As we live out of city limits we have loads of unwanted wildlife in the area and I was provided with ample opportunities to test out the hunting functions of the Crosman Benjamin Trail NP XL 1100.  The Benjamin reliably and humanely removed critters from small ground squirrels to raccoon sized varmints and pests with just one pellet. For me this is key.  I never want to see an animal suffer, even one which is considered a pest.  I have been with people who hunt with lower power .177 airguns and it always pains me to see them occasionally need to place a second finishing shot. The wallop of the Trail NP XL 1100 with .22 pellets delivers some serious impact downrange.

I found the Benjamin Trail NP XL 1100 very accurate with a broad range of ammo. I set up a set of targets at 20 yards and found most quality flat head or doomed ammo delivered accuracy within 1” groups. The reality though is that specialty pellets are tough to find.

One of the things I like about Crosman and their Benjamin category is that they have really paid a lot of attention to providing an expansive line of Premier and Discovery pellets I tested.  Along with the NP XL 1100 I picked up tins of the lead 14.3gr Benjamin Discovery Hollow points, Crosman Premier Doomed, hollow points, pointed pellets and 9.5grs of the SSP lead-free pellets. The Crosman Premier are very high quality pellets and readily available the Benjamin Discovery line are an even higher quality finished version of the Premier Hollowpoints.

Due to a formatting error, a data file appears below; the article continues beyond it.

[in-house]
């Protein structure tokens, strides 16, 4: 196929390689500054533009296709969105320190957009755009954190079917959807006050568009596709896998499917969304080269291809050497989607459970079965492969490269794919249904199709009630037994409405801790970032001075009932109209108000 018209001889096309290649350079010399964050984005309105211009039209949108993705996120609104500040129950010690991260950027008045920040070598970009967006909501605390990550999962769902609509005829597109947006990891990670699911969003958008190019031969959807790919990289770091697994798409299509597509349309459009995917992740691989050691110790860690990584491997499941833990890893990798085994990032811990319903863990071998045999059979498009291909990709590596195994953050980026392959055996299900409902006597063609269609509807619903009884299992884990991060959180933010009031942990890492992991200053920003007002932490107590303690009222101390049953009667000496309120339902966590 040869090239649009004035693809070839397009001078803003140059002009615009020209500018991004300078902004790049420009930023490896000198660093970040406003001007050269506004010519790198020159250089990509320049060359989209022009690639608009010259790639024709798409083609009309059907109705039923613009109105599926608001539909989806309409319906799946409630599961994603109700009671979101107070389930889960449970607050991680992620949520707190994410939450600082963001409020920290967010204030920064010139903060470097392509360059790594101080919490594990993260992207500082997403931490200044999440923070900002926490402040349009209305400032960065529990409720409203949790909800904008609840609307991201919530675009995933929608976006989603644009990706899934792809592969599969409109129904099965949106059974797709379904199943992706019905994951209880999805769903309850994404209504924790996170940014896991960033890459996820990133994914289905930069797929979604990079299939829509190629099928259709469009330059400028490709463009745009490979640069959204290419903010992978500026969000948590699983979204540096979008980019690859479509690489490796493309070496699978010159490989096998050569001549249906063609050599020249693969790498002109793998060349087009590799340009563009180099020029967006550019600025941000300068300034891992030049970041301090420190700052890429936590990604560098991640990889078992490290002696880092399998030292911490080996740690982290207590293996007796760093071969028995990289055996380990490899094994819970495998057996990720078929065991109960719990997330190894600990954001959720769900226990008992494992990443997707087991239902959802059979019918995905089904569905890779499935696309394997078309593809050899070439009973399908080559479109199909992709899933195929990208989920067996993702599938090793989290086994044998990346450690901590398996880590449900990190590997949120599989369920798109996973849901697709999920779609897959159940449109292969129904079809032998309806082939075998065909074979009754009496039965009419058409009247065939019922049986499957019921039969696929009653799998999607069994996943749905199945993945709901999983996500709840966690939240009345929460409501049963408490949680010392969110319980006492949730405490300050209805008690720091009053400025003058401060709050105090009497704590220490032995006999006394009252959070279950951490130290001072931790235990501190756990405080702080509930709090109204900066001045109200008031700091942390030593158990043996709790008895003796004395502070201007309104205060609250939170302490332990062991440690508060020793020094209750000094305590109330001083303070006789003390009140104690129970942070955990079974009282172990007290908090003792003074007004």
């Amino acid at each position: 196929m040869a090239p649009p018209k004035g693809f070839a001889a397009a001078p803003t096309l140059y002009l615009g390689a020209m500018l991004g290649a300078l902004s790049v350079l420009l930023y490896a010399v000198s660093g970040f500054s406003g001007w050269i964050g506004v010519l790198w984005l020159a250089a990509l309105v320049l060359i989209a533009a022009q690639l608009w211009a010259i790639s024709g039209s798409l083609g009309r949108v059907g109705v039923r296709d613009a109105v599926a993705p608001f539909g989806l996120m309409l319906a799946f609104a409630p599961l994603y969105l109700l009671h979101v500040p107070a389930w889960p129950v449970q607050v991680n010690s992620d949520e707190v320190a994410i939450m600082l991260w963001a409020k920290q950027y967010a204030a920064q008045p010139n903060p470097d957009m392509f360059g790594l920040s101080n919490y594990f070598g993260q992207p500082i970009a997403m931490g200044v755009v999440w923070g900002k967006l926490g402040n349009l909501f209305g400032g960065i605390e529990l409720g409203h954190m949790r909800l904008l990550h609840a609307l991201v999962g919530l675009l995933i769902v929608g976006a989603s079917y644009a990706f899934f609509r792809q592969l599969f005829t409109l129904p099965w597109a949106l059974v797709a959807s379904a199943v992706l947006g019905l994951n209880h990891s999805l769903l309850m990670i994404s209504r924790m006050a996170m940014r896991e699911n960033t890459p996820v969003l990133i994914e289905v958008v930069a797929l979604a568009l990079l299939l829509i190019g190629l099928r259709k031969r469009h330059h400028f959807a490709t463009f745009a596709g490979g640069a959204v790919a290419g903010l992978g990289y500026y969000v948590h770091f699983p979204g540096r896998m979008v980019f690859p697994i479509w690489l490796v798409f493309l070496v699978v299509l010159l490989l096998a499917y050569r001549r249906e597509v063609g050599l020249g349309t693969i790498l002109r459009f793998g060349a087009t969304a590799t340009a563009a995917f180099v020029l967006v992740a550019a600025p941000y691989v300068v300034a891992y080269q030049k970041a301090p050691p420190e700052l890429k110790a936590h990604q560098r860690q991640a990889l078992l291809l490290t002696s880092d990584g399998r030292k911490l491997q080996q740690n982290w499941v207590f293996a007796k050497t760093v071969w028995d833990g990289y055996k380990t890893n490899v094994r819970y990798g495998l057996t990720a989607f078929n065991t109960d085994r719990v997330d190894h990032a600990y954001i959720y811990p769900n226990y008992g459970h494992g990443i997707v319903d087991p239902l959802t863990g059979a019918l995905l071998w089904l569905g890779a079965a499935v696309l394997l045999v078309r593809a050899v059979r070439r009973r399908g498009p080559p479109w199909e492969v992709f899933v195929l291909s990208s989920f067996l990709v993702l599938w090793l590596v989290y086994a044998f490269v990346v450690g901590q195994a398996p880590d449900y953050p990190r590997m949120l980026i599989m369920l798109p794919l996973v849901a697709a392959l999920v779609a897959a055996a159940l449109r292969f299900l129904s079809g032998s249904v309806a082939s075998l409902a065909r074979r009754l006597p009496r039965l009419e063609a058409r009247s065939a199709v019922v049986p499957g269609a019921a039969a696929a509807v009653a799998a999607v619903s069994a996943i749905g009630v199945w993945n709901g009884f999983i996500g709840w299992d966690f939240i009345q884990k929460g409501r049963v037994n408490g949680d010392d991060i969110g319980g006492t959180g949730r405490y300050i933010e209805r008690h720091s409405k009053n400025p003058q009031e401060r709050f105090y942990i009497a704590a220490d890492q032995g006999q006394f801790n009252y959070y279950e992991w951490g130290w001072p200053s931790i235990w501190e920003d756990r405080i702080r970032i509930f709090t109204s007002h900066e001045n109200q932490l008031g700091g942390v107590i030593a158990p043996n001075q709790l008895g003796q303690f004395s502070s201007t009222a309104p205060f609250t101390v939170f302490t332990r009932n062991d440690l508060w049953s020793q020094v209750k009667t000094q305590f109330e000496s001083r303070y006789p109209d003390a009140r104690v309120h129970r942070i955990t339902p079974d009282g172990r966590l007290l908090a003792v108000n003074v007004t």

The SSP 9.5gr lead free pellets seemed really fast but not as precise as any of the lead pellets and required a substantial change in zero.  What I liked about all the 14.3gr lead pellets was that they all grouped pretty much to the same 20 yard zero so if you have to run down to pick up another tin or want to swap between pellets, you should not have to worry too much about re-zeroing between the hollow points, doomed or pointed pellets which provides a lot of pellet versatility.

So how good did the Benjamin Trail NP XL 1100 shoot? With the artillery hold and the Discovery pellets, I managed more than a few ⅝” groups and at least one ½” group and with the Premier Doomed pellets and hollow points plenty of ¾” groups.  The Pointed pellets managed a few ¾” groups as well. I credit many of these groups to the trigger tweaks and the overall quality of the Trail NP XL 1100. The net of my shooting experience is that this airgun is a tack driver.

In a survival situation an airgun is handy for a variety of reasons.  First is that the .22 caliber packs a heck of a punch and can provide more humane kills than the .177 caliber little brother.  Comparatively the .22 airgun delivers around 25% of the knockdown power of the .22LR which at 28 ft/lbs is more than substantial enough to take game up to 10lbs with accurate shot placement.  From my experience even a lower power .22 caliber pellet rifle is a perfect squirrel and rabbit hunter, however the Benjamin Trail NP XL 1100 will fill your hunting limits quickly and easily even on larger game.

Another survival plus is that ammo/pellets are super cheap at around $10 for 500 premium pellets can be had at about ½ the price of quality .22LR ammo. This means for a paltry $100 you have have 5000 rounds of premium pellets tucked away should the need arise. For preparedness this means you can remove pests and hunt all manner of critter quietly even at 50 yard ranges without the noise of a .22LR and without burning any higher power primer fired ammo.